Three Billboards Outside Ebbing, Missouri


Directors are often held up by critics and audience alike as the Gods of Film; controlling and pointing and designing and envisioning and corralling their mass creative power to thrust upon the cinema screen. Of course, with many directors or auteurs, the lofty praise is deserved but hey, did they create that vision or story or character arc in a vacuum? No, they had a blueprint on a page first.

They had a screenplay written by themselves or a determined writer or writing team sitting in a windowless office smoking a thousand cigarettes while slaving to get words on a page in some semblance of a coherent filmic fashion. It seems obvious to say but a great screenplay is the (skeleton) key for any great film; it’s the bones with which to hang the meat and muscle and later the clothes of any movie.  Without powerful bones, a film will not stand strong. It will fall.

Screenwriter (and director) Martin McDonagh has, in Three Billboards Outside Ebbing, Missouri constructed one of, if not the most, formidable screenplays of the year. As a playwright, he won many awards for his works and his film, In Bruges (2008), was a deceptively simple story of two hitmen on the run which, with rich thematic power, became a darkly hilarious existential comedy-drama.

His follow-up Seven Psychopaths (2012) was a heady mix of criminals versus writers in a meta-fictional Hollywood-based narrative; which while brilliantly written and performed arguably lacked the punch of In Bruges. Now, with Three Billboards Outside Ebbing, Missouri, McDonagh has delivered his best film to date; a highly emotional human drama which contains some incredible characterization, dialogue and zinging one-liners which bounce off the page and crackle on the screen.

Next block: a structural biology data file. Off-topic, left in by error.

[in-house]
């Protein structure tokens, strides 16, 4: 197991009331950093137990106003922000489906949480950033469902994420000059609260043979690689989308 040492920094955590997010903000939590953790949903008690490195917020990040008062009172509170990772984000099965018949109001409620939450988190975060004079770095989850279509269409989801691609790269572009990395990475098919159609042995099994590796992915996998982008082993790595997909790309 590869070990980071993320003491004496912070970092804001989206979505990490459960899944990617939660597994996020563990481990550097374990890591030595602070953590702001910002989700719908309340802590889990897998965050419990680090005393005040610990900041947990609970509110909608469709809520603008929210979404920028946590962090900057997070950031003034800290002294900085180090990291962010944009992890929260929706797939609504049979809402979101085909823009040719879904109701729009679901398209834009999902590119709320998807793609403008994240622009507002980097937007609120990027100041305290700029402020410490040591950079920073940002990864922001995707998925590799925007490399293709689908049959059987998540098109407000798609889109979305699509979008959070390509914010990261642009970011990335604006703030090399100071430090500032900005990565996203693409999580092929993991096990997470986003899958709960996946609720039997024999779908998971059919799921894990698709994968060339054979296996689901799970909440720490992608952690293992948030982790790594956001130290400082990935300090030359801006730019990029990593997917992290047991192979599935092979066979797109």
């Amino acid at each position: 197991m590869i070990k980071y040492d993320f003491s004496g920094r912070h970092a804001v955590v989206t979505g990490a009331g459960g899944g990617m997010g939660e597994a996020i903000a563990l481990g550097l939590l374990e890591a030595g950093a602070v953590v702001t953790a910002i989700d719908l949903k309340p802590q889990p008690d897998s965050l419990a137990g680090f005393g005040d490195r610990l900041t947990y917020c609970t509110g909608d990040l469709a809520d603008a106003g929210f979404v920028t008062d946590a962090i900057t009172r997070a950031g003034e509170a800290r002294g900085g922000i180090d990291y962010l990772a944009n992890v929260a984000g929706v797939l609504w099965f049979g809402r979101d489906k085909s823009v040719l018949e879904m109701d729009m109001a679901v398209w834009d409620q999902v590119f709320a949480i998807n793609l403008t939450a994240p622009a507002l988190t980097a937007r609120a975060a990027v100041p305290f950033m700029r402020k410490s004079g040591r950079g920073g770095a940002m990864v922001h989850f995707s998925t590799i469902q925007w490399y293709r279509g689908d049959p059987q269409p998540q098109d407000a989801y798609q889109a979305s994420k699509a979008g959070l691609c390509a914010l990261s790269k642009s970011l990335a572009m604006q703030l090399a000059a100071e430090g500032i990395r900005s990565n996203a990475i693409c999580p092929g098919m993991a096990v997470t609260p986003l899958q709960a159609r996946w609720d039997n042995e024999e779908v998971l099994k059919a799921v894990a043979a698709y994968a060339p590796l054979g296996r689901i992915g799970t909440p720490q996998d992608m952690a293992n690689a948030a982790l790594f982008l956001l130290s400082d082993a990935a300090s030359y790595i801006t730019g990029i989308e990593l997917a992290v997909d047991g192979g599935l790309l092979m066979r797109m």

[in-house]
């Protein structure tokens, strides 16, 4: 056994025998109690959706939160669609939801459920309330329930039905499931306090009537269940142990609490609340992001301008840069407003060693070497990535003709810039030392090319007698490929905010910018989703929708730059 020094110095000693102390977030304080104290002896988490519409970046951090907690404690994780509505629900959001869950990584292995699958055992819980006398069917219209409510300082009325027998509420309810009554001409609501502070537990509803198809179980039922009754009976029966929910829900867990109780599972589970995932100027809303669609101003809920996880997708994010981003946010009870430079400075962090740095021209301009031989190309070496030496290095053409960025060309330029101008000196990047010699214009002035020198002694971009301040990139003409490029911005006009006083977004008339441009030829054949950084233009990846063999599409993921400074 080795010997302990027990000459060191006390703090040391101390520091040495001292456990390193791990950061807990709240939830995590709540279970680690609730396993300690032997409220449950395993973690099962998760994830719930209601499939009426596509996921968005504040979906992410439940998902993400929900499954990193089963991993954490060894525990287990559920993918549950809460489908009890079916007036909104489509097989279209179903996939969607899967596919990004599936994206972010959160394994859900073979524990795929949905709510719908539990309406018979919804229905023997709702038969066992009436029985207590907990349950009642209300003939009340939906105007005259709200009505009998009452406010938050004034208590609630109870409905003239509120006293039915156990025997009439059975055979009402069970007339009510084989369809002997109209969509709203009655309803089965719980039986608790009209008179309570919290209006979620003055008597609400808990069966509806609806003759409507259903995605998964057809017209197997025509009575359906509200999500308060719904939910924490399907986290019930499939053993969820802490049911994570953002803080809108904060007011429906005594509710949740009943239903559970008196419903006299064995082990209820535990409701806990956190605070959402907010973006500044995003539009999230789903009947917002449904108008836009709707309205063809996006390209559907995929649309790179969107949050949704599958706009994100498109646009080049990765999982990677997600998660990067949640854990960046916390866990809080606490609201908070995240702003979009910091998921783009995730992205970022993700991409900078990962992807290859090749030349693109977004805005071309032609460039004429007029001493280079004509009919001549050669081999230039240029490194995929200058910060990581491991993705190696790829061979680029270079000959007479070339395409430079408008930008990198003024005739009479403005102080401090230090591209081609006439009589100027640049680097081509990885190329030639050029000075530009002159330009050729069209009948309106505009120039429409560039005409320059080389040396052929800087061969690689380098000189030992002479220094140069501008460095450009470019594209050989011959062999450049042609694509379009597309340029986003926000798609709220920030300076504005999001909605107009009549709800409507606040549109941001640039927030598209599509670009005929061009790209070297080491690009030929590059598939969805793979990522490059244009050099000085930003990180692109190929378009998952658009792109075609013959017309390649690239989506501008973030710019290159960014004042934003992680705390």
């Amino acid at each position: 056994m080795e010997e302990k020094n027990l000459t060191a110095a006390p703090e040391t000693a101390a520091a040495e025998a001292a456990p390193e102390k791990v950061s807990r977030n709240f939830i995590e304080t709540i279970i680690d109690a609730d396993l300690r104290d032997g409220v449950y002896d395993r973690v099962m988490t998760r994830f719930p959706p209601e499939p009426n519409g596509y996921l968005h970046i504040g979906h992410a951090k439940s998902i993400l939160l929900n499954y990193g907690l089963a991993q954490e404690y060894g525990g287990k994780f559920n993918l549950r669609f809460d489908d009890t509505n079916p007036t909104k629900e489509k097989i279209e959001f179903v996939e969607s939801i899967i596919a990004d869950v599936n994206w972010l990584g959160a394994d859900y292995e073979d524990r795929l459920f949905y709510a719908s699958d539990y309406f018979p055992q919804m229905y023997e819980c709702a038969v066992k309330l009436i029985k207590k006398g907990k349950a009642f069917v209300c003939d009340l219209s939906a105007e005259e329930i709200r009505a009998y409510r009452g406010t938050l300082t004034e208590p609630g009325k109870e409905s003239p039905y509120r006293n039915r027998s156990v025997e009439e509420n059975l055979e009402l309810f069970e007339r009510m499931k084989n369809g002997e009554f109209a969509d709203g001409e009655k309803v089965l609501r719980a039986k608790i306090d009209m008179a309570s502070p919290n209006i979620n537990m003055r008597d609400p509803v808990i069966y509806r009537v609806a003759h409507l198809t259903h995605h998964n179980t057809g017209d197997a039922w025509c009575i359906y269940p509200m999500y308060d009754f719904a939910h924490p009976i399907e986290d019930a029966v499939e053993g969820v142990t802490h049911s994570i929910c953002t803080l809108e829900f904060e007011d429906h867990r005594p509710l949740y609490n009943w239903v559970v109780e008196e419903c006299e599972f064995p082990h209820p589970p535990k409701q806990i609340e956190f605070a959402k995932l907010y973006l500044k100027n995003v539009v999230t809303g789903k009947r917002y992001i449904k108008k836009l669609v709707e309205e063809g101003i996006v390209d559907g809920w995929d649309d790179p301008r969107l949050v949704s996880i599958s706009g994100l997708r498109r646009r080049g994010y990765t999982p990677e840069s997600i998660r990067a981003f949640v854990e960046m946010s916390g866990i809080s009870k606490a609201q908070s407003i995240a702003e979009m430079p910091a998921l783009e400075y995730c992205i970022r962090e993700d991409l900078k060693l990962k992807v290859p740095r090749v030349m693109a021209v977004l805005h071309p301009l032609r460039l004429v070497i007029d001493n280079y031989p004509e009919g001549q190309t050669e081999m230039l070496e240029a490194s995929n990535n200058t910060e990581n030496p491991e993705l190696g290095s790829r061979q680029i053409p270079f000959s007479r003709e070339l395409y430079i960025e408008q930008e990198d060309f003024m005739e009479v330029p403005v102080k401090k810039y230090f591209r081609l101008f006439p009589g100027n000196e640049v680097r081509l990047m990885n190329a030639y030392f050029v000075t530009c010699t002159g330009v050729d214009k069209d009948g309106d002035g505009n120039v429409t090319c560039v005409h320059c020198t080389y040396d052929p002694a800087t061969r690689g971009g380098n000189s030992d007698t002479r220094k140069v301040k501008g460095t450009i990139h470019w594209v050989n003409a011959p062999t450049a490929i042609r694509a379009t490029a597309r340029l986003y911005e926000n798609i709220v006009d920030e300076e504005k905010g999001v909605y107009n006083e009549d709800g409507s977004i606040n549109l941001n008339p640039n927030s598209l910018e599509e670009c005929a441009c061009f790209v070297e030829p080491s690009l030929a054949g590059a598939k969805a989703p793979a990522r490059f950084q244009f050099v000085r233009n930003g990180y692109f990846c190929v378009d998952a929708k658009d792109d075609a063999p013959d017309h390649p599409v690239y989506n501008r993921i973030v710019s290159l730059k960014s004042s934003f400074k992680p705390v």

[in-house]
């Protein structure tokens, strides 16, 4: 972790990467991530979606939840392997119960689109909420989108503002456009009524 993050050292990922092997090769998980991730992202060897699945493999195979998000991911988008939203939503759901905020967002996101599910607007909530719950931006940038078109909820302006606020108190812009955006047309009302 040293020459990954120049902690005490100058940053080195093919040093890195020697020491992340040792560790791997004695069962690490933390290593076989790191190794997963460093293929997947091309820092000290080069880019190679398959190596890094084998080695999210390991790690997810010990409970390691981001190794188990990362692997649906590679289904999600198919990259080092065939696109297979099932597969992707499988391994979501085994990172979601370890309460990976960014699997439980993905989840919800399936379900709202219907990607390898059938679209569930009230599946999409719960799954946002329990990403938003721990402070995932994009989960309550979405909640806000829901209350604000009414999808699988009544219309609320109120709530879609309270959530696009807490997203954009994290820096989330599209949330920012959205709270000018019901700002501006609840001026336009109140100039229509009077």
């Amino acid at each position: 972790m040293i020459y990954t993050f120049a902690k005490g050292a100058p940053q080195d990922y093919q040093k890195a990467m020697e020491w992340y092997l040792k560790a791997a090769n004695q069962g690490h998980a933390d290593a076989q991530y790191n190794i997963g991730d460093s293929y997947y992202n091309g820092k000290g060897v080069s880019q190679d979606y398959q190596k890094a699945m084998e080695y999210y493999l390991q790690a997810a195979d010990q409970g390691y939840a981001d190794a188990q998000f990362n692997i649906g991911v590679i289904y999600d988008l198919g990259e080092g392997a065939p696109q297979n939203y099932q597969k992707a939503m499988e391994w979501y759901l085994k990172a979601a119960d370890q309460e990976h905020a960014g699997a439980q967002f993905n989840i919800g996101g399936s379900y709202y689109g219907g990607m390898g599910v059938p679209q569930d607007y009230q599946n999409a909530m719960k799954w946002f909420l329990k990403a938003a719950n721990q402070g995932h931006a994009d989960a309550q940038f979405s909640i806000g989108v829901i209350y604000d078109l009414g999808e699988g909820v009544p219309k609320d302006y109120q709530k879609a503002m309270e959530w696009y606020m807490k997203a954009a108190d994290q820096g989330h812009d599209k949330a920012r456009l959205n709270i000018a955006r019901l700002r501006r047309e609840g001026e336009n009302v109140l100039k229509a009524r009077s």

Three Billboards Outside Ebbing Missouri
© 2017 Twentieth Century Fox Film Corporation

Eschewing a more traditional structure, the script’s inciting event – the murder of a young girl called Angela Hayes (Kathryn Newton) – has already occurred and therefore we are thrust immediately into the grief of the main protagonist Mildred Hayes, portrayed with an iron veneer by the remarkable Frances McDormand.

Her study of a grieving Mother, who is no longer prepared to sit by and wait for her daughter’s killers to be found, is awe-inspiring. Firing a rocket into the patriarchal-dominated police department ran by Chief Bill Willoughby (Woody Harrelson), she sets in motion a series of unforgettably tragic, violent and blackly comedic scenes.

In using the three billboards to question Willoughby’s investigation she utilises physical media as a larger form of the ‘Scarlet Letter’; an old-fashioned “name and shame” device. Because Mildred is refreshingly traditional and old-fashioned and in rural, small-town America the Internet just won’t hack it for her. She is foul-mouthed, direct, in-your-face and fearless.

This is similar in feel to the majestic Manchester-by-the-Sea (2016) in its study of grief and no doubt, like Kenneth Lonergan, McDonagh will be picking up many awards for his complex screenplay. He imbues each of the characters with a flawed, yet rounded humanity. He takes risks by making his main protagonist, despite her loss, kind of unlikable.

Yet we are always with Mildred because she is righteous and swimming against the tide of authority and masculine dominance. Plus, she surprises us with her actions and language and violence. Below the tough exterior though there is also a vulnerability which makes us love her too and empathise fully with her loss.

McDonagh and his filmmaking team have also put together a phenomenal ensemble cast including Woody Harrelson, Peter Dinklage, John Hawkes, and Abbie Cornish etc. Sam Rockwell is especially memorable as the immature, inept and thuggish mother’s boy, Jason Dixon. His scenes with both Frances McDormand and his on-screen Mother played with deadpan gusto by Sandy Martin, crack with complex emotion and humour.

Collectively, they portray imperfect characters whose situation is exacerbated by poor decisions based on emotion and frustration with life. Ultimately, this is an excellent cinematic experience. It’s funny, shocking and moving; only possible because of the expert script from a great writer.

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